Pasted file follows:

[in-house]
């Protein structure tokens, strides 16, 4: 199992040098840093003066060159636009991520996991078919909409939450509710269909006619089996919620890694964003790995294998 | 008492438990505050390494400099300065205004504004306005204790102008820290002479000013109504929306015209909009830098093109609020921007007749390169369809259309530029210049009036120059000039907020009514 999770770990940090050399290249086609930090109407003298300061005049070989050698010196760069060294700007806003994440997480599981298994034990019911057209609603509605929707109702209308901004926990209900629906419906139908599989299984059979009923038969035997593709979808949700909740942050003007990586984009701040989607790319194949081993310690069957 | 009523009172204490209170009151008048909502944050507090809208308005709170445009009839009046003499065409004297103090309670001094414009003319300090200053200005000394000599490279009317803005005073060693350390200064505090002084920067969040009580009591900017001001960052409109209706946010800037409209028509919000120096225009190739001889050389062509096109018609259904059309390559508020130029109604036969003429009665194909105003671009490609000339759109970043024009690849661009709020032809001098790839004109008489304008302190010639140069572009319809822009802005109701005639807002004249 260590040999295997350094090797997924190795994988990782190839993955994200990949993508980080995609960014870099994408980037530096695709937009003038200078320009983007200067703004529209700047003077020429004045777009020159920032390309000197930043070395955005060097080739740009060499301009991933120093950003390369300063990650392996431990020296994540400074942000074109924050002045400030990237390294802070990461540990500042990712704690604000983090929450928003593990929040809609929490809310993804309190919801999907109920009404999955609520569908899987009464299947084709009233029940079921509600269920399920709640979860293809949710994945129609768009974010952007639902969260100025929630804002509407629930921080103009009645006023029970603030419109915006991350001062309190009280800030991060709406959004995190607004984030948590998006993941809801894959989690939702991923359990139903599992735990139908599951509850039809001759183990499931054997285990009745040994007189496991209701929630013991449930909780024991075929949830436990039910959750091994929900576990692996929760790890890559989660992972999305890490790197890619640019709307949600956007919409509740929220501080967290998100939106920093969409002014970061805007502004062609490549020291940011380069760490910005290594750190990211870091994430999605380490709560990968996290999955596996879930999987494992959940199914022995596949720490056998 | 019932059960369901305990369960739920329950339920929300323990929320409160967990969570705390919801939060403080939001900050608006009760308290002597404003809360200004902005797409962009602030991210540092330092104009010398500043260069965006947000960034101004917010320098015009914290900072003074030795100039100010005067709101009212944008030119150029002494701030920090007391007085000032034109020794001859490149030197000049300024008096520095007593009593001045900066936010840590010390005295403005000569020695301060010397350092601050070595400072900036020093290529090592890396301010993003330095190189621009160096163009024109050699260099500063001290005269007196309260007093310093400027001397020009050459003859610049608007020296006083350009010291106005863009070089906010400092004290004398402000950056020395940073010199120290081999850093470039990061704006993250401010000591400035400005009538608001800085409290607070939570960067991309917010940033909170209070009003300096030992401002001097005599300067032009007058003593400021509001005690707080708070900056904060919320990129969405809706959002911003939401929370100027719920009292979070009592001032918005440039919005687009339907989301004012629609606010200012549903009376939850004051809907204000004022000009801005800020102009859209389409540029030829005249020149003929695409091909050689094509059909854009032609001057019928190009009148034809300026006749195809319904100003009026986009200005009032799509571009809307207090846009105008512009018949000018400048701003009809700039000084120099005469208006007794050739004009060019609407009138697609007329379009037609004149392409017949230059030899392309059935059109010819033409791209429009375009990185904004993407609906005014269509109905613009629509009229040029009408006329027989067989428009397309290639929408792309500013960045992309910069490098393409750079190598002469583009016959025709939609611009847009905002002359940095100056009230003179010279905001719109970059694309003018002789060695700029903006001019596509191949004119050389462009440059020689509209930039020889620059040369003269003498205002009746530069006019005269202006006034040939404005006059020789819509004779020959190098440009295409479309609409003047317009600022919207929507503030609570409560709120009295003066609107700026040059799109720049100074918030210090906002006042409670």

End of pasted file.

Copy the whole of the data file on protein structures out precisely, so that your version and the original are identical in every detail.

[in-house]
């Protein structure tokens, strides 16, 4: 199992040098840093003066060159636009991520996991078919909409939450509710269909006619089996919620890694964003790995294998 | 008492438990505050390494400099300065205004504004306005204790102008820290002479000013109504929306015209909009830098093109609020921007007749390169369809259309530029210049009036120059000039907020009514 999770770990940090050399290249086609930090109407003298300061005049070989050698010196760069060294700007806003994440997480599981298994034990019911057209609603509605929707109702209308901004926990209900629906419906139908599989299984059979009923038969035997593709979808949700909740942050003007990586984009701040989607790319194949081993310690069957 | 009523009172204490209170009151008048909502944050507090809208308005709170445009009839009046003499065409004297103090309670001094414009003319300090200053200005000394000599490279009317803005005073060693350390200064505090002084920067969040009580009591900017001001960052409109209706946010800037409209028509919000120096225009190739001889050389062509096109018609259904059309390559508020130029109604036969003429009665194909105003671009490609000339759109970043024009690849661009709020032809001098790839004109008489304008302190010639140069572009319809822009802005109701005639807002004249 260590040999295997350094090797997924190795994988990782190839993955994200990949993508980080995609960014870099994408980037530096695709937009003038200078320009983007200067703004529209700047003077020429004045777009020159920032390309000197930043070395955005060097080739740009060499301009991933120093950003390369300063990650392996431990020296994540400074942000074109924050002045400030990237390294802070990461540990500042990712704690604000983090929450928003593990929040809609929490809310993804309190919801999907109920009404999955609520569908899987009464299947084709009233029940079921509600269920399920709640979860293809949710994945129609768009974010952007639902969260100025929630804002509407629930921080103009009645006023029970603030419109915006991350001062309190009280800030991060709406959004995190607004984030948590998006993941809801894959989690939702991923359990139903599992735990139908599951509850039809001759183990499931054997285990009745040994007189496991209701929630013991449930909780024991075929949830436990039910959750091994929900576990692996929760790890890559989660992972999305890490790197890619640019709307949600956007919409509740929220501080967290998100939106920093969409002014970061805007502004062609490549020291940011380069760490910005290594750190990211870091994430999605380490709560990968996290999955596996879930999987494992959940199914022995596949720490056998 | 019932059960369901305990369960739920329950339920929300323990929320409160967990969570705390919801939060403080939001900050608006009760308290002597404003809360200004902005797409962009602030991210540092330092104009010398500043260069965006947000960034101004917010320098015009914290900072003074030795100039100010005067709101009212944008030119150029002494701030920090007391007085000032034109020794001859490149030197000049300024008096520095007593009593001045900066936010840590010390005295403005000569020695301060010397350092601050070595400072900036020093290529090592890396301010993003330095190189621009160096163009024109050699260099500063001290005269007196309260007093310093400027001397020009050459003859610049608007020296006083350009010291106005863009070089906010400092004290004398402000950056020395940073010199120290081999850093470039990061704006993250401010000591400035400005009538608001800085409290607070939570960067991309917010940033909170209070009003300096030992401002001097005599300067032009007058003593400021509001005690707080708070900056904060919320990129969405809706959002911003939401929370100027719920009292979070009592001032918005440039919005687009339907989301004012629609606010200012549903009376939850004051809907204000004022000009801005800020102009859209389409540029030829005249020149003929695409091909050689094509059909854009032609001057019928190009009148034809300026006749195809319904100003009026986009200005009032799509571009809307207090846009105008512009018949000018400048701003009809700039000084120099005469208006007794050739004009060019609407009138697609007329379009037609004149392409017949230059030899392309059935059109010819033409791209429009375009990185904004993407609906005014269509109905613009629509009229040029009408006329027989067989428009397309290639929408792309500013960045992309910069490098393409750079190598002469583009016959025709939609611009847009905002002359940095100056009230003179010279905001719109970059694309003018002789060695700029903006001019596509191949004119050389462009440059020689509209930039020889620059040369003269003498205002009746530069006019005269202006006034040939404005006059020789819509004779020959190098440009295409479309609409003047317009600022919207929507503030609570409560709120009295003066609107700026040059799109720049100074918030210090906002006042409670």